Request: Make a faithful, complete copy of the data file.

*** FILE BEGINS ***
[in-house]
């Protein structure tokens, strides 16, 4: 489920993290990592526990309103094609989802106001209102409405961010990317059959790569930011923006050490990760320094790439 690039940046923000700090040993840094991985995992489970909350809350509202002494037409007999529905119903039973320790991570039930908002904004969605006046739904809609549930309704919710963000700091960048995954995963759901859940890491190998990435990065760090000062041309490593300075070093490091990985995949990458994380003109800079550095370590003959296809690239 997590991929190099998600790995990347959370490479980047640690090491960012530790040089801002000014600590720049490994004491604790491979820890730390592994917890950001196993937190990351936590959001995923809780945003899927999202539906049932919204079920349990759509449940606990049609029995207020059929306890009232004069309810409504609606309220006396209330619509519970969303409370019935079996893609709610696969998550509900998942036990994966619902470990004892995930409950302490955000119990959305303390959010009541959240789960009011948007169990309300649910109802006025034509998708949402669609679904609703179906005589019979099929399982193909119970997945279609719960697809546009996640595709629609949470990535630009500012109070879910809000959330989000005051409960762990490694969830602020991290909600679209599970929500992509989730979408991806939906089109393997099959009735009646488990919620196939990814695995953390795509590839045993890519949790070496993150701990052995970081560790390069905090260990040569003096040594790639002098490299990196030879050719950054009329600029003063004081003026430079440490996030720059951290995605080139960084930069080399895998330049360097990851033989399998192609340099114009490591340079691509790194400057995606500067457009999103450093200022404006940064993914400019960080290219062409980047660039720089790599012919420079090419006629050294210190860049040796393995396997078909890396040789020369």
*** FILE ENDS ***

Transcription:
[in-house]
């Protein structure tokens, strides 16, 4: 489920993290990592526990309103094609989802106001209102409405961010990317059959790569930011923006050490990760320094790439 690039940046923000700090040993840094991985995992489970909350809350509202002494037409007999529905119903039973320790991570039930908002904004969605006046739904809609549930309704919710963000700091960048995954995963759901859940890491190998990435990065760090000062041309490593300075070093490091990985995949990458994380003109800079550095370590003959296809690239 997590991929190099998600790995990347959370490479980047640690090491960012530790040089801002000014600590720049490994004491604790491979820890730390592994917890950001196993937190990351936590959001995923809780945003899927999202539906049932919204079920349990759509449940606990049609029995207020059929306890009232004069309810409504609606309220006396209330619509519970969303409370019935079996893609709610696969998550509900998942036990994966619902470990004892995930409950302490955000119990959305303390959010009541959240789960009011948007169990309300649910109802006025034509998708949402669609679904609703179906005589019979099929399982193909119970997945279609719960697809546009996640595709629609949470990535630009500012109070879910809000959330989000005051409960762990490694969830602020991290909600679209599970929500992509989730979408991806939906089109393997099959009735009646488990919620196939990814695995953390795509590839045993890519949790070496993150701990052995970081560790390069905090260990040569003096040594790639002098490299990196030879050719950054009329600029003063004081003026430079440490996030720059951290995605080139960084930069080399895998330049360097990851033989399998192609340099114009490591340079691509790194400057995606500067457009999103450093200022404006940064993914400019960080290219062409980047660039720089790599012919420079090419006629050294210190860049040796393995396997078909890396040789020369």